The ultimate goal is a healthy soil, with a fully functioning soil food web. One of the important steps in achieving this is ensuring the correct diet for the microbes which make up the full food web.
There is often confusion about what type of lime to use, how effective lime is and what the difference is between lime and gypsum. Read this blog to understand all this better.
Caring for the natural ecosystems, such as wetlands, on your farm can contribute to farm productivity. Not only that, it will make your farm more resilient.
The unique and constant interaction between plant roots, bacteria and fungi creates a fantastic symbiosis. Farmers are able to facilitate or limit this interaction through the practices they implement.
Join us for an exciting farmers’ day where Trace & Save will be hosting New Zealand soil health expert Graham Shepherd.
I would hope that by now most farmers have heard that building soil carbon has huge advantages. Both from a productivity and an environmental perspective. How do you go about building soil carbon?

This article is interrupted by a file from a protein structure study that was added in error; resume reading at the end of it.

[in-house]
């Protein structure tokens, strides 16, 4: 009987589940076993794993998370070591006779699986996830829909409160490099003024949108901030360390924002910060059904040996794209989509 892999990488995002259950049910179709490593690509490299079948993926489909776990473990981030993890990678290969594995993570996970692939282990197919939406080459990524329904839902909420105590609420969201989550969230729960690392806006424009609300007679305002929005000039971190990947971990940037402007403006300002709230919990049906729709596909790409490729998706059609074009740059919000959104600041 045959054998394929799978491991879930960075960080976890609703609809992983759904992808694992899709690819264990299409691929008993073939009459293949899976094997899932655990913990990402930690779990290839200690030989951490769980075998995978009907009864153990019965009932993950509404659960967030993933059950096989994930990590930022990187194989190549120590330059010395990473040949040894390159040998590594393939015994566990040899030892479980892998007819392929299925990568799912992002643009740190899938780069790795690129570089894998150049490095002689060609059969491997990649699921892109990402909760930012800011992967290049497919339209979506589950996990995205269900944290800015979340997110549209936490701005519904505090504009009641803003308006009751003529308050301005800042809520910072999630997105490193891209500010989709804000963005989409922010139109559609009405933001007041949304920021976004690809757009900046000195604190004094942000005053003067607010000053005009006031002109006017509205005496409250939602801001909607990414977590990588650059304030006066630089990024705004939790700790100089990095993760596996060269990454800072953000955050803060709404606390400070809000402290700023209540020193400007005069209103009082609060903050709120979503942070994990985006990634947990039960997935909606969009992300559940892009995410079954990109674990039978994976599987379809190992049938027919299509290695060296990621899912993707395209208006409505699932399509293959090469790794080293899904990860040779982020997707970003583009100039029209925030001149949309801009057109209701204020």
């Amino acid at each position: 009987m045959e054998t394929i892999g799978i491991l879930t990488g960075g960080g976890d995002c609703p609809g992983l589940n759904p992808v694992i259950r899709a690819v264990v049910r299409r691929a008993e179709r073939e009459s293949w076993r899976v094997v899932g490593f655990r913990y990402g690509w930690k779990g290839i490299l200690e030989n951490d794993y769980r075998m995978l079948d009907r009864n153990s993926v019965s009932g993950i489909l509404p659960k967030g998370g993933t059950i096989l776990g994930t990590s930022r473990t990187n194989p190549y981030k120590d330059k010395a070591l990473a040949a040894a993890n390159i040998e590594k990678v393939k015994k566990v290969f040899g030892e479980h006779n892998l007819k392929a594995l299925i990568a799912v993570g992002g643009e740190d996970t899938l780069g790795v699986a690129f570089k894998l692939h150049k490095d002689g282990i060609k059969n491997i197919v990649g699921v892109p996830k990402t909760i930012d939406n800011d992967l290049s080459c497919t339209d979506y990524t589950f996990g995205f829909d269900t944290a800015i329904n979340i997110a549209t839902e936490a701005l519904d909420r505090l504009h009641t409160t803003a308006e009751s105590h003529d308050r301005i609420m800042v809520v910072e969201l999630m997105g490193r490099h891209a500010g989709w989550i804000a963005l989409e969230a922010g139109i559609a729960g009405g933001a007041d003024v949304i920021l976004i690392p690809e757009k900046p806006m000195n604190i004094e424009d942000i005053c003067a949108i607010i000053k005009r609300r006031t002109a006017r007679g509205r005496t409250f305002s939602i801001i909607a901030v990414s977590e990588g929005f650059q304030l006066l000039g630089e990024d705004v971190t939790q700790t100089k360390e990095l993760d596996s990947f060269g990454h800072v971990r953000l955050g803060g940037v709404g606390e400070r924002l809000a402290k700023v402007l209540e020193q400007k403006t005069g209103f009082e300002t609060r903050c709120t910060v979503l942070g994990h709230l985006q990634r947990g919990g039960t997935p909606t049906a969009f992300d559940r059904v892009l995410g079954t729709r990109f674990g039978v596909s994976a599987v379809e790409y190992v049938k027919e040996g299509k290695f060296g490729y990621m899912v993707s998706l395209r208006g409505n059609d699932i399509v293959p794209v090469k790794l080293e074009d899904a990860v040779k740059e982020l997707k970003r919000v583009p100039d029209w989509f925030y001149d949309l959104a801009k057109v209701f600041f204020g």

The soil food web represents the diversity of life that lives in the soil. Earthworm counts can be used as an indicator of the diversity of life that is present in the soil.
A healthy agro-ecosystem contributes both directly and indirectly to agricultural production. More emphasis should be placed on restoring and maintaining healthy agro-ecosystems.
Carbon is one of the indicators that can be used to test for soil health. Soils with higher soil carbon are usually indicative of healthy soil. Those with low carbon indicate the opposite. Watch this simple demonstration showing how to test for carbon in soil.
Water is a precious resource and everything possible should be done to ensure that it is used carefully and efficiently.